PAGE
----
TowerIn a career he describes as both “passionate and compulsive” Barry Herem's work as a Formline Artist owes its inspiration to the unique design “system” developed by the Native peoples of the ancient Northwest Coast of North America, as well as to the many artists and scholars who have taken up this art in modern times.

This style of art has many names, most formally it is referred to as Northwest Coast Indian Art (in Canada "Westcoast Art") and also Formline Art, or sometimes simply "Flat Design". Each of these terms signify a learned and disciplined use of expressive graphic conventions which usually depict uniquely stylized animal and human forms in both two-dimensional and sculptural images, all based on a coherent intellectual “system” of ordered curvilinear space (positive/ negative forms) impossible to accurately describe but which can be immediately recognized in a work as singular as a traditionally carved wooden chest from the 19th century:




Herem was an early student of this art in its modern revival, having met American, non-Native scholar and artist Bill Holm in 1965, the same year as Holm's publication of the most authorative and influential treatis ever written on the subject, a true classic: Northwest Coast Indian Art, an analysis of form." He took up the form almost immediately and with “equal parts assimilation and invention” Herem has focused on renewing and extending this art towards both the creation of true contemporary, as well as traditional work. He has done this through a learned re-application of “the rules” in many "new" materials including bronze, cast-paper, glass, steel, aluminum plate, silver, fabric, wood and serigraph print form. He is particularly noted for instigating innovative use of some of these materials and is recognized for influencing many practitioners with fresh creations while retaining and expressing the essential principles of "the art".


Double Orca


As such he was the first to use cast paper (1984), one of the first to utilize bronze (1973), and his pioneering use of enameled aluminum plate, stainless steel and cor-ten steel dates from 1982. He has also been among the first to parlay classic Formline structure (the design system) into true abstraction (see website essay What Is This Art?/What This Art Is, [under development]).

Apart from training in bronze casting and steel welding at Pratt Institute in Seattle, Washington his training in design has all come from intermittent, long term association with several of the leading Northwest Coast style artists and scholars of his time: Bill Holm, George MacDonald, Bill Reid, Duane Pasco, Joe David, Robert Davidson, Beau Dick et al., in addition to studied observation of historic and contemporary work from museum and private collections, art galleries and varied publications.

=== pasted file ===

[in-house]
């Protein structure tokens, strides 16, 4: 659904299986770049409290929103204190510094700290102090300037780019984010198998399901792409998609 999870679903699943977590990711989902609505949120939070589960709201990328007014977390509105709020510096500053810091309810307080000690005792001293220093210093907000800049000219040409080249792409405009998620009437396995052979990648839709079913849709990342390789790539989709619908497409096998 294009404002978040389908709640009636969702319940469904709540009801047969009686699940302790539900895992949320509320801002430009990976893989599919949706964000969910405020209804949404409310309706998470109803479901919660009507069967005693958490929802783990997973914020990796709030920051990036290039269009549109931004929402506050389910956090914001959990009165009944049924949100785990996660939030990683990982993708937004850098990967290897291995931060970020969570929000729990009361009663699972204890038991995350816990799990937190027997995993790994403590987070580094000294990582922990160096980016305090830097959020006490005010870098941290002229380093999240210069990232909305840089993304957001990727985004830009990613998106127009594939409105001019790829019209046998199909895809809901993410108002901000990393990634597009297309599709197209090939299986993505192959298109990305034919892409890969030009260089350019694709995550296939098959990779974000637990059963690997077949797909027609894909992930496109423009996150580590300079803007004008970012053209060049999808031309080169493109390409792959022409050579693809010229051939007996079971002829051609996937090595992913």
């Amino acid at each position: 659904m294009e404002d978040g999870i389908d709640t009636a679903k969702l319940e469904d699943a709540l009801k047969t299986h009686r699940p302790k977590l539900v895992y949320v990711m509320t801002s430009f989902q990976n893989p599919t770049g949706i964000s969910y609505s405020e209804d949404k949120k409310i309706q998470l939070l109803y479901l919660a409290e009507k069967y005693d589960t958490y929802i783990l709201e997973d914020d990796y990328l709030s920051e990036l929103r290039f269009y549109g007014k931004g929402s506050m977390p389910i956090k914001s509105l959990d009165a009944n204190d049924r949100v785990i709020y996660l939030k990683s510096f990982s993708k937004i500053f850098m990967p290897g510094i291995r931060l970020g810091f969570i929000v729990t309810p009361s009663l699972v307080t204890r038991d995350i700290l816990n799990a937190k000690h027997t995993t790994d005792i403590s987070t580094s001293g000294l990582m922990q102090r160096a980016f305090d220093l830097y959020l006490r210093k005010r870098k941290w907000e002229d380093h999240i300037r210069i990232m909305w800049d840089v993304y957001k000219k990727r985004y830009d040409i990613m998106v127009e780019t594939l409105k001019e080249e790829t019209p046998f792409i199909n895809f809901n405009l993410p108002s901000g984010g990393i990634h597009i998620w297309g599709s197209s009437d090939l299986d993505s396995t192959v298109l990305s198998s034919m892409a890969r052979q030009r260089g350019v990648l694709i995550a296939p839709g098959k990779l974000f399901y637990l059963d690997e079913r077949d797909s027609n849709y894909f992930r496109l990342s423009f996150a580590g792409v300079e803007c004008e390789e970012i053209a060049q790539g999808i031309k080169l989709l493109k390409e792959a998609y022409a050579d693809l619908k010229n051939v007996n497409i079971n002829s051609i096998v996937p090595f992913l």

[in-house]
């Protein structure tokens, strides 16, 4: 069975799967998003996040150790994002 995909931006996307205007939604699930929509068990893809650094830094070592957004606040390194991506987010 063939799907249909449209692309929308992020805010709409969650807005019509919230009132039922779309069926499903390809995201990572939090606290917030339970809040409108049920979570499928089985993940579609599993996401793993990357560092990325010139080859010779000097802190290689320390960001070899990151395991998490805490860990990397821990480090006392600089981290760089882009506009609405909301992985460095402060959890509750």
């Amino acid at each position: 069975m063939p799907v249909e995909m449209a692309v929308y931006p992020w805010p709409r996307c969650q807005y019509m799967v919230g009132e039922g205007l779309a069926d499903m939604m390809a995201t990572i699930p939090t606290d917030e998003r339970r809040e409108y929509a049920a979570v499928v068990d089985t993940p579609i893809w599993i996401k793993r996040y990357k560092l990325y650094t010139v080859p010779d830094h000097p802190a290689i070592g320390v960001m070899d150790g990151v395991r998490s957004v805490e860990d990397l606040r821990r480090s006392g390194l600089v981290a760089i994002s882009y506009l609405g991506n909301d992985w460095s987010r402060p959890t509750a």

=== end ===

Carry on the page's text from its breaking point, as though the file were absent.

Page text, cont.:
Herem has also been strongly influenced by a period of intense ethnographic field work among the native people of Southeastern Alaska in a study funded by Sealaska Corporation of Juneau, Alaska. This resulted in a published 850-page landmark study both edited and written by Herem in 1974: Historic Site Survey of Southeast Alaskan Grave and Village Sites (see biographical details).

In addition to his art work Herem is also noted as a lively lecturer, writer, poet, photographer and adventurer who has a long history of extended and ongoing canoe travel among the fjords and inlets of Britis Columbia and Southeastern Alaska.

Barry Herem was born in Michigan in 1941, raised in Portland, Oregon and lived in Seattle, Washington from 1964 to 2007. He has attended Portland State University, Brigham Young University, the University of Washington, and the University of Edinburgh, Scotland. He received his B.A. in 1963 and currently lives in Everett, Wa., from 2007.


Herem is currently developing several new steel and aluminum “stela”, or plinth forms, designed to work as fully realized small sculptures, and\or as maquettes for larger works. One-man shows of his work have been held at the Stonington Gallery in Seattle, Wa., beginning in 1979 to the present.

The artist frequently produces new jewelry designs for Metal Arts Group in Portland, Oregon, ten of these in 2009, more now under production and he is regularly involved in the production of new prints and cards through the management of Taku Graphics of Juneau, Alaska.




Gallery and museum exhibitions have been continuous in one or more American and Canadian cities since 1974, as well as in Berlin, Germany in 1984. These include shows in New York, Chicago, San Francisco, Los Angeles, Vancouver, BC, Portland, Seattle, and Anchorage, Juneau, Ketchikan and Sitka, Alaska.

Herem's work has also been comissioned by the Washington State Arts Commission, King County Arts and can be found in the permanent collections of the Burke Museum, University of Washington, Seattle; The Canadian Museum of Civilization, Ottwa/Hull, Quebec, Canada; the Museum of Wildlife Art, Yellowstone National Park, Jackson Hole, Wyoming; Museum of Northwest Art, LaConner, Washington and in the Ubersee-Museum Bremen, Germany. In print format his work has also appeared in the Seattle Art Museum, The Smithsonian Institution, the Alaska State Museum and in innumerable other public institutions and art venues throughout North America and beyond.




Fish Panel




Glass Wall



Barry Herem is noted as a lively and informed lecturer and writer. As such he has entertained and instructed a wide range of audiences throughout the United States and abroad.

Fish TotemHighlights:




Hanging Eagle






Blue Disc












Large Copper


Red Metal Sculpture




Arlington Metal


Raven Gates